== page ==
U.N. Panel Takes U.S. to Task Over Katrina

By BRADLEY S. KLAPPER
The Associated Press
Friday, July 28, 2006; 2:46 PM

GENEVA -- The United States must better protect poor people and African-Americans in natural disasters to avoid problems like those after Hurricane Katrina, a U.N. human rights panel said Friday.

The U.N. Human Rights Committee said poor and black Americans were "disadvantaged" after Katrina, and the U.S. should work harder to ensure that their rights "are fully taken into consideration in the reconstruction plans with regard to access to housing, education and health care."

The United States said federal and Louisiana state authorities were examining many of the issues raised by the committee.

In New Orleans, activists praised the U.N. report at a news conference in the predominantly black Gert Town neighborhood, which remains heavily damaged by the hurricane.

Monique Harden, co-director of Advocates for Environmental Human Rights, urged the U.N. to examine the treatment of black and poor Gulf Coast residents, and said the committee's findings were important to recovery efforts in the region.

"It's a wake-up call, and it's also a call for change in the way the United States government has been handling this recovery," Harden said.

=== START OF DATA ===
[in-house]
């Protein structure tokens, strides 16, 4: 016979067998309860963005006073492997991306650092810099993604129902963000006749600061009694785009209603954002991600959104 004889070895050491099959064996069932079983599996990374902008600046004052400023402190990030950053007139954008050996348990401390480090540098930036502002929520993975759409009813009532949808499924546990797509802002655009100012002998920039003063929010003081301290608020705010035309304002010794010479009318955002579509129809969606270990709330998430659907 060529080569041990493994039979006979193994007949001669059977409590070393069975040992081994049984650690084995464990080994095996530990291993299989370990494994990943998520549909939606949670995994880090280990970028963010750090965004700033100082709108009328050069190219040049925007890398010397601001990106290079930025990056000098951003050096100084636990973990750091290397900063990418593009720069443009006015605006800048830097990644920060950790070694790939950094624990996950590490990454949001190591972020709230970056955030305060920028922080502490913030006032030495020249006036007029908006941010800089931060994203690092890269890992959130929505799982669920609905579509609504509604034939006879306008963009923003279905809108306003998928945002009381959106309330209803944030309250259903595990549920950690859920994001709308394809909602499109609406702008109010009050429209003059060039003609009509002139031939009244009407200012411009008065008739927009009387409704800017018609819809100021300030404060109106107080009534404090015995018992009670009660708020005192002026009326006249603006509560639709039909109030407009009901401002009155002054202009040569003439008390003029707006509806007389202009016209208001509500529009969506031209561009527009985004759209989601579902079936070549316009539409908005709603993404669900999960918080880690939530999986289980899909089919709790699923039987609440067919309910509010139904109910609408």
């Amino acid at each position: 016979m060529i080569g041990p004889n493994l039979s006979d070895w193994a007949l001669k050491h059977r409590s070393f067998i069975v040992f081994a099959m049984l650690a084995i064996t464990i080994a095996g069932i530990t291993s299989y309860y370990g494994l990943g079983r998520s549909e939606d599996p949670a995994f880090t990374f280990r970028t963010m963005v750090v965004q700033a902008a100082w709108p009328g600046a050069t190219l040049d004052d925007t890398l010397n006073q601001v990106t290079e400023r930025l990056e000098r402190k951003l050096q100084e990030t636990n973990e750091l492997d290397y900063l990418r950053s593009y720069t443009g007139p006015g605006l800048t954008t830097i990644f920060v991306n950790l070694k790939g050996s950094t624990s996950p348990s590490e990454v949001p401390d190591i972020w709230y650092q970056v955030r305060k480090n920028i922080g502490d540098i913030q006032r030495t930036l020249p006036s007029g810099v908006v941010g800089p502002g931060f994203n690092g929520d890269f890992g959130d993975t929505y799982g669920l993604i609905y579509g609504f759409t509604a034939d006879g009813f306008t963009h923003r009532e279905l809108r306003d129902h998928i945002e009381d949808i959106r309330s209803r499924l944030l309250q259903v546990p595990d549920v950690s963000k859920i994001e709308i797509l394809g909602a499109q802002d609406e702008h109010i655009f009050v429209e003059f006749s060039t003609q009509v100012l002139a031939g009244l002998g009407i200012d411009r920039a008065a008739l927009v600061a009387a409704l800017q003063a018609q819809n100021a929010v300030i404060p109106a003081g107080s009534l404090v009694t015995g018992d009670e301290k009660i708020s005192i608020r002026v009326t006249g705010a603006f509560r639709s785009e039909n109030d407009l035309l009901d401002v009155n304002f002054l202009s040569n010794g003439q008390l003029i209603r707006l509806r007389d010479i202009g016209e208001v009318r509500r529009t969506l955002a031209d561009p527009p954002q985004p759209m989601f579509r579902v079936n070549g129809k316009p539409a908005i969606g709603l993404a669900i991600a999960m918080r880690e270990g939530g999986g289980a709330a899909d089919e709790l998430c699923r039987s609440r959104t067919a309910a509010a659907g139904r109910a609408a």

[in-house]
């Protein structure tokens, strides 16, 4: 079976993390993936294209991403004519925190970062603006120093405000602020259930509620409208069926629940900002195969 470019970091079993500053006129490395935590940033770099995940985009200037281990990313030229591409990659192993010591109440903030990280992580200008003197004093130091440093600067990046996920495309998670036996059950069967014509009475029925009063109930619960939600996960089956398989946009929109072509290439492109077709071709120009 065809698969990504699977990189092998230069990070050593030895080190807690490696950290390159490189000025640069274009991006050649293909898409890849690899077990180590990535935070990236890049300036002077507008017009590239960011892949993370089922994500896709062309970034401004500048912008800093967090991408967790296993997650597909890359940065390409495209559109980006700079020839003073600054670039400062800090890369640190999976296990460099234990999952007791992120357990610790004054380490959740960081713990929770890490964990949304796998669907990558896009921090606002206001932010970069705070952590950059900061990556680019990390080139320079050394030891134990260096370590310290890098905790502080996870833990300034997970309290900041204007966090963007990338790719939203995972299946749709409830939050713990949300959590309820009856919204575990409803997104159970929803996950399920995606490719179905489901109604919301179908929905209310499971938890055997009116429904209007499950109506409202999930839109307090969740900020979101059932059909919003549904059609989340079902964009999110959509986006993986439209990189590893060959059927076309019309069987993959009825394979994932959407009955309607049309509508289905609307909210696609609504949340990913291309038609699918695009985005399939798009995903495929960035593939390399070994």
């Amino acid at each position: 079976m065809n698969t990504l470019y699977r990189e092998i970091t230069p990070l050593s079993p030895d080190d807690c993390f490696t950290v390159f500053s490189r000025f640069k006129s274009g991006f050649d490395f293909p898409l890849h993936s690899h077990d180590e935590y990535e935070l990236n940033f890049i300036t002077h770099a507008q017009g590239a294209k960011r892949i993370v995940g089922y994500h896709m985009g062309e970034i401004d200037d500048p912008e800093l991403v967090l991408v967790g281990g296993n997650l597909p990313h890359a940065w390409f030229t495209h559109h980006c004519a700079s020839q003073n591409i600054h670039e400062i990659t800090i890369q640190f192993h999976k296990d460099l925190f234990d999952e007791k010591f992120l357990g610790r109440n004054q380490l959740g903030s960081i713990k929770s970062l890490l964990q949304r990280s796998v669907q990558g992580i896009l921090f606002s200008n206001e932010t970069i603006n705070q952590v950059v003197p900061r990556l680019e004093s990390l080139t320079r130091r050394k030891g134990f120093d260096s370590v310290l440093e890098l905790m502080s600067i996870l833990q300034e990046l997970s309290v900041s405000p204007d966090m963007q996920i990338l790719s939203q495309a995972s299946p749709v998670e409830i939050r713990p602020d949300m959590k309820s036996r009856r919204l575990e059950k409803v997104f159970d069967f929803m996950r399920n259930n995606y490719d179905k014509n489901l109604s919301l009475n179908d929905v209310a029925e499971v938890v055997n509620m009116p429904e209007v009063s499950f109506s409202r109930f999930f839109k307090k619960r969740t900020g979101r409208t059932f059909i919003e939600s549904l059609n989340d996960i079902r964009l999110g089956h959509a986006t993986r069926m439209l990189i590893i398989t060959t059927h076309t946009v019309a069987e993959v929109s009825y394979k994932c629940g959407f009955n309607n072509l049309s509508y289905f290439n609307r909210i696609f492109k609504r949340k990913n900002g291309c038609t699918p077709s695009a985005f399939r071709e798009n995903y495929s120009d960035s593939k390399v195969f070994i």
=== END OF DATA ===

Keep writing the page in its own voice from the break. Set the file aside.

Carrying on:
She and other advocates said former residents continue to fight for a chance to return to the city, where housing shortages have kept away many lower-income people.

"The United States has to do something more than just show itself once and while," said Ronald Chisom of the People's Institute for Survival and Beyond.

Harden said that, although the committee has little power to force the U.S. government to make changes, she believes that such reports can improve human rights by influencing U.S. decision-makers.

"We believe having the U.N. on our side will have a tremendous effect on turning the U.S. government around," she said.

The U.N. panel said it wants to be informed of the results of inquiries into the alleged failure to evacuate inmates from a prison, and into allegations that authorities did not allow New Orleans residents to cross a bridge into Gretna, La.

It offered no further specifics about problems it found with the Katrina response, or possible solutions.


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